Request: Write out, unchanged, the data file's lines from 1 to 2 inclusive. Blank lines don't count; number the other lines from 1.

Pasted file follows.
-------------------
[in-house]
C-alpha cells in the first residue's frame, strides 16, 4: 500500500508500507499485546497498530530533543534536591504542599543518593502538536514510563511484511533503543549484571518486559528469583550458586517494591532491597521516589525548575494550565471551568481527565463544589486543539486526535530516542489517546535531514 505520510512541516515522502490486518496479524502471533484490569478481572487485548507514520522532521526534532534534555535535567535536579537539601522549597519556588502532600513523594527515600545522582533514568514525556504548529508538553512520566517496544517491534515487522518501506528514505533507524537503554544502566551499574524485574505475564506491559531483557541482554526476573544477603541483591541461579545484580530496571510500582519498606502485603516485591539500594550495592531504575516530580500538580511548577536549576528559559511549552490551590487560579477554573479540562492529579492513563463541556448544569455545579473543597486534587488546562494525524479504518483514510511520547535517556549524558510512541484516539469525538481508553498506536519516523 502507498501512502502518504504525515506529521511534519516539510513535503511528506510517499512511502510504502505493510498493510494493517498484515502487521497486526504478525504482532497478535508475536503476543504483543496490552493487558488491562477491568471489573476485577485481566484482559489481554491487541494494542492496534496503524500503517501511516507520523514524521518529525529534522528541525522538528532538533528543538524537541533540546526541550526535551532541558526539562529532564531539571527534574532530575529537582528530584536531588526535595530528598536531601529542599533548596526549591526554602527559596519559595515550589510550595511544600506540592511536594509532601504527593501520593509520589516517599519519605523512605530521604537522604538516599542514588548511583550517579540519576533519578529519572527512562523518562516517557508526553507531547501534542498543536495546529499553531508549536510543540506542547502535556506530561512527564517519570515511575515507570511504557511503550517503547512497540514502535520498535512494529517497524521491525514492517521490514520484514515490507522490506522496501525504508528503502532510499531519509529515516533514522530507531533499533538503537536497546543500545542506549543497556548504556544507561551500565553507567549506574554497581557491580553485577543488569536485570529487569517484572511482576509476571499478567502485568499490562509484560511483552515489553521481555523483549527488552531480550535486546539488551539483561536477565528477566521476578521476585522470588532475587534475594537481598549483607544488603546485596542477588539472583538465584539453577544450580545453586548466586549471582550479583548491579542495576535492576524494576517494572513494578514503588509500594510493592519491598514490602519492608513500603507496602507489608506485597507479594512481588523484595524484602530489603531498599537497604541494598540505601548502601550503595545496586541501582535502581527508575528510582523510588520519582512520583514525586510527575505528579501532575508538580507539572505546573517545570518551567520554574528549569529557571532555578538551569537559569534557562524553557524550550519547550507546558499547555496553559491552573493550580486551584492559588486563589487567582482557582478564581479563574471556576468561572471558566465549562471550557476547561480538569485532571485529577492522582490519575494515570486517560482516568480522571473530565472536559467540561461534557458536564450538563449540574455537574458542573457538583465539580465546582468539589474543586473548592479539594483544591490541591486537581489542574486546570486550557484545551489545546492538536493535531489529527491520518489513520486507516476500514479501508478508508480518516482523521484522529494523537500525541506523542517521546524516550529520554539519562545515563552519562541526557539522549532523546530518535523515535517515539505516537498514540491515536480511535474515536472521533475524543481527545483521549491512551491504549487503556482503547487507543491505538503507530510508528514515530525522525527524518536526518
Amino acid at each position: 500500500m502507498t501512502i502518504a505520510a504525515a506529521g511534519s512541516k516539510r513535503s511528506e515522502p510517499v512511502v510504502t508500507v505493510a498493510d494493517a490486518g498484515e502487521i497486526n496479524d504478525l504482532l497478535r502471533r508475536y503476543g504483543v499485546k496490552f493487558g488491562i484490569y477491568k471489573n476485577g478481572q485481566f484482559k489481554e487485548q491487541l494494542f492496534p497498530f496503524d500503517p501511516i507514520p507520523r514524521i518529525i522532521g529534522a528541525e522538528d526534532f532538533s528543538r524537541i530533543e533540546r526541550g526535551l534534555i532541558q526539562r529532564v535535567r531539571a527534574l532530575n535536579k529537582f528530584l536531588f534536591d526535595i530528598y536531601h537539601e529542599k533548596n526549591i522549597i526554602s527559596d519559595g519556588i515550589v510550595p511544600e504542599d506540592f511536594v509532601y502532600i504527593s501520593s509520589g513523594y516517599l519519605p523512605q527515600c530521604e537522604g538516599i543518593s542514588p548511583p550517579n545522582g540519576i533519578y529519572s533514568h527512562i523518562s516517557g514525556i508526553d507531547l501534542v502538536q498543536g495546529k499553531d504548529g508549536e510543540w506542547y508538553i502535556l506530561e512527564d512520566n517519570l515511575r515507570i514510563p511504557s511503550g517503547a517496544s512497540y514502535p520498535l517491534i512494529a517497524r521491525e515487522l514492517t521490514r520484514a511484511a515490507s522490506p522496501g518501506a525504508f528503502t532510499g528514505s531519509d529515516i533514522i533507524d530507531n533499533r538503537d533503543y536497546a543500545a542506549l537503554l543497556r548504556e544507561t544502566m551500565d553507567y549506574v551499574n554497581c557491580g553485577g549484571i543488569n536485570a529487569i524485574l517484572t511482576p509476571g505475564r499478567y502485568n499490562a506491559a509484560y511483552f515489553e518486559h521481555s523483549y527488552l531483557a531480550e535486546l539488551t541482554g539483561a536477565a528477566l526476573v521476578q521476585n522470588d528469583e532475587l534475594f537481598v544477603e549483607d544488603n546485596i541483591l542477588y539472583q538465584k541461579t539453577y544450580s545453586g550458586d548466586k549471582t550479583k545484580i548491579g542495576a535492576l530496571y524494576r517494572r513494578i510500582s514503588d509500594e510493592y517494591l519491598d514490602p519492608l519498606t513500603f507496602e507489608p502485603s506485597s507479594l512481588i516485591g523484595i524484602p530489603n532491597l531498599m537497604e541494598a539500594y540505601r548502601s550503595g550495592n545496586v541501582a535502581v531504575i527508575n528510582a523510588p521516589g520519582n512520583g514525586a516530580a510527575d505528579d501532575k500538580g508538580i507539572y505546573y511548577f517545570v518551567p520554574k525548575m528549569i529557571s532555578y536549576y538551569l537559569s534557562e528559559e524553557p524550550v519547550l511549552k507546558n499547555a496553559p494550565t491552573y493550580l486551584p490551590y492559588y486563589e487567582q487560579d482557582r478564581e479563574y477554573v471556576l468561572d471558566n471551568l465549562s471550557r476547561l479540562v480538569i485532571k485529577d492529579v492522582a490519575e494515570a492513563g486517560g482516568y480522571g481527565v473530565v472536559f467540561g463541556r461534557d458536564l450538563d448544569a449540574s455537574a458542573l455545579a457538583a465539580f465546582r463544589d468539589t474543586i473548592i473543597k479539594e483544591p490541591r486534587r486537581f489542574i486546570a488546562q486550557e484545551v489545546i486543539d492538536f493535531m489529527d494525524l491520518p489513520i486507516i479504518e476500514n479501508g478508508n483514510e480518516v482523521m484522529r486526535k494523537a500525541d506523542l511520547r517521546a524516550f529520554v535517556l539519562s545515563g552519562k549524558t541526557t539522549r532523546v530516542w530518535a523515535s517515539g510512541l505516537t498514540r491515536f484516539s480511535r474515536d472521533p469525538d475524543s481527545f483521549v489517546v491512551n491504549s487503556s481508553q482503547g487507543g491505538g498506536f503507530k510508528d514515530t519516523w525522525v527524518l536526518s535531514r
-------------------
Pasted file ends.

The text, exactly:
[in-house]
C-alpha cells in the first residue's frame, strides 16, 4: 500500500508500507499485546497498530530533543534536591504542599543518593502538536514510563511484511533503543549484571518486559528469583550458586517494591532491597521516589525548575494550565471551568481527565463544589486543539486526535530516542489517546535531514 505520510512541516515522502490486518496479524502471533484490569478481572487485548507514520522532521526534532534534555535535567535536579537539601522549597519556588502532600513523594527515600545522582533514568514525556504548529508538553512520566517496544517491534515487522518501506528514505533507524537503554544502566551499574524485574505475564506491559531483557541482554526476573544477603541483591541461579545484580530496571510500582519498606502485603516485591539500594550495592531504575516530580500538580511548577536549576528559559511549552490551590487560579477554573479540562492529579492513563463541556448544569455545579473543597486534587488546562494525524479504518483514510511520547535517556549524558510512541484516539469525538481508553498506536519516523 502507498501512502502518504504525515506529521511534519516539510513535503511528506510517499512511502510504502505493510498493510494493517498484515502487521497486526504478525504482532497478535508475536503476543504483543496490552493487558488491562477491568471489573476485577485481566484482559489481554491487541494494542492496534496503524500503517501511516507520523514524521518529525529534522528541525522538528532538533528543538524537541533540546526541550526535551532541558526539562529532564531539571527534574532530575529537582528530584536531588526535595530528598536531601529542599533548596526549591526554602527559596519559595515550589510550595511544600506540592511536594509532601504527593501520593509520589516517599519519605523512605530521604537522604538516599542514588548511583550517579540519576533519578529519572527512562523518562516517557508526553507531547501534542498543536495546529499553531508549536510543540506542547502535556506530561512527564517519570515511575515507570511504557511503550517503547512497540514502535520498535512494529517497524521491525514492517521490514520484514515490507522490506522496501525504508528503502532510499531519509529515516533514522530507531533499533538503537536497546543500545542506549543497556548504556544507561551500565553507567549506574554497581557491580553485577543488569536485570529487569517484572511482576509476571499478567502485568499490562509484560511483552515489553521481555523483549527488552531480550535486546539488551539483561536477565528477566521476578521476585522470588532475587534475594537481598549483607544488603546485596542477588539472583538465584539453577544450580545453586548466586549471582550479583548491579542495576535492576524494576517494572513494578514503588509500594510493592519491598514490602519492608513500603507496602507489608506485597507479594512481588523484595524484602530489603531498599537497604541494598540505601548502601550503595545496586541501582535502581527508575528510582523510588520519582512520583514525586510527575505528579501532575508538580507539572505546573517545570518551567520554574528549569529557571532555578538551569537559569534557562524553557524550550519547550507546558499547555496553559491552573493550580486551584492559588486563589487567582482557582478564581479563574471556576468561572471558566465549562471550557476547561480538569485532571485529577492522582490519575494515570486517560482516568480522571473530565472536559467540561461534557458536564450538563449540574455537574458542573457538583465539580465546582468539589474543586473548592479539594483544591490541591486537581489542574486546570486550557484545551489545546492538536493535531489529527491520518489513520486507516476500514479501508478508508480518516482523521484522529494523537500525541506523542517521546524516550529520554539519562545515563552519562541526557539522549532523546530518535523515535517515539505516537498514540491515536480511535474515536472521533475524543481527545483521549491512551491504549487503556482503547487507543491505538503507530510508528514515530525522525527524518536526518